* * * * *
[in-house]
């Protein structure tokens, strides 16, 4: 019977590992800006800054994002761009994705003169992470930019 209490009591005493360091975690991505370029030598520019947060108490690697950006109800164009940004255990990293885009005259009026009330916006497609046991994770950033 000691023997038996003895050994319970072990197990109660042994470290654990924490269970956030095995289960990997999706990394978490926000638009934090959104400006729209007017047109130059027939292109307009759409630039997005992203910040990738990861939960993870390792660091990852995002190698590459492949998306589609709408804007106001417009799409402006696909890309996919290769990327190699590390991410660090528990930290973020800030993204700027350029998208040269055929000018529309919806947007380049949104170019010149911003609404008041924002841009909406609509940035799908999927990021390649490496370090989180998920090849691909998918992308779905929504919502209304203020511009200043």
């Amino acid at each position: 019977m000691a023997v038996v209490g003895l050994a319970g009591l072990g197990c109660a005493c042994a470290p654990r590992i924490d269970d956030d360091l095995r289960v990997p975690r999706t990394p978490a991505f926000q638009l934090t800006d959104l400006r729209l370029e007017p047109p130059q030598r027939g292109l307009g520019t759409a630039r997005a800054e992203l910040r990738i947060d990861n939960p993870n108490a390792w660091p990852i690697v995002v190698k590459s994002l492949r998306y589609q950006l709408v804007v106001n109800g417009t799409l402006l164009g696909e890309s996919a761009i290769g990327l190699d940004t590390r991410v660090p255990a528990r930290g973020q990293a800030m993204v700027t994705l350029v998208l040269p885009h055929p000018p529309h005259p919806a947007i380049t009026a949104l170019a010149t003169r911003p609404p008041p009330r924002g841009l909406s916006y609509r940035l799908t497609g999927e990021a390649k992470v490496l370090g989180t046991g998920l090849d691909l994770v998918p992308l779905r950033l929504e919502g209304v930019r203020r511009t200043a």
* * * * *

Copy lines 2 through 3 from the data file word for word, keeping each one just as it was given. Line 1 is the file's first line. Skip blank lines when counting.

């Protein structure tokens, strides 16, 4: 019977590992800006800054994002761009994705003169992470930019 209490009591005493360091975690991505370029030598520019947060108490690697950006109800164009940004255990990293885009005259009026009330916006497609046991994770950033 000691023997038996003895050994319970072990197990109660042994470290654990924490269970956030095995289960990997999706990394978490926000638009934090959104400006729209007017047109130059027939292109307009759409630039997005992203910040990738990861939960993870390792660091990852995002190698590459492949998306589609709408804007106001417009799409402006696909890309996919290769990327190699590390991410660090528990930290973020800030993204700027350029998208040269055929000018529309919806947007380049949104170019010149911003609404008041924002841009909406609509940035799908999927990021390649490496370090989180998920090849691909998918992308779905929504919502209304203020511009200043």
């Amino acid at each position: 019977m000691a023997v038996v209490g003895l050994a319970g009591l072990g197990c109660a005493c042994a470290p654990r590992i924490d269970d956030d360091l095995r289960v990997p975690r999706t990394p978490a991505f926000q638009l934090t800006d959104l400006r729209l370029e007017p047109p130059q030598r027939g292109l307009g520019t759409a630039r997005a800054e992203l910040r990738i947060d990861n939960p993870n108490a390792w660091p990852i690697v995002v190698k590459s994002l492949r998306y589609q950006l709408v804007v106001n109800g417009t799409l402006l164009g696909e890309s996919a761009i290769g990327l190699d940004t590390r991410v660090p255990a528990r930290g973020q990293a800030m993204v700027t994705l350029v998208l040269p885009h055929p000018p529309h005259p919806a947007i380049t009026a949104l170019a010149t003169r911003p609404p008041p009330r924002g841009l909406s916006y609509r940035l799908t497609g999927e990021a390649k992470v490496l370090g989180t046991g998920l090849d691909l994770v998918p992308l779905r950033l929504e919502g209304v930019r203020r511009t200043a």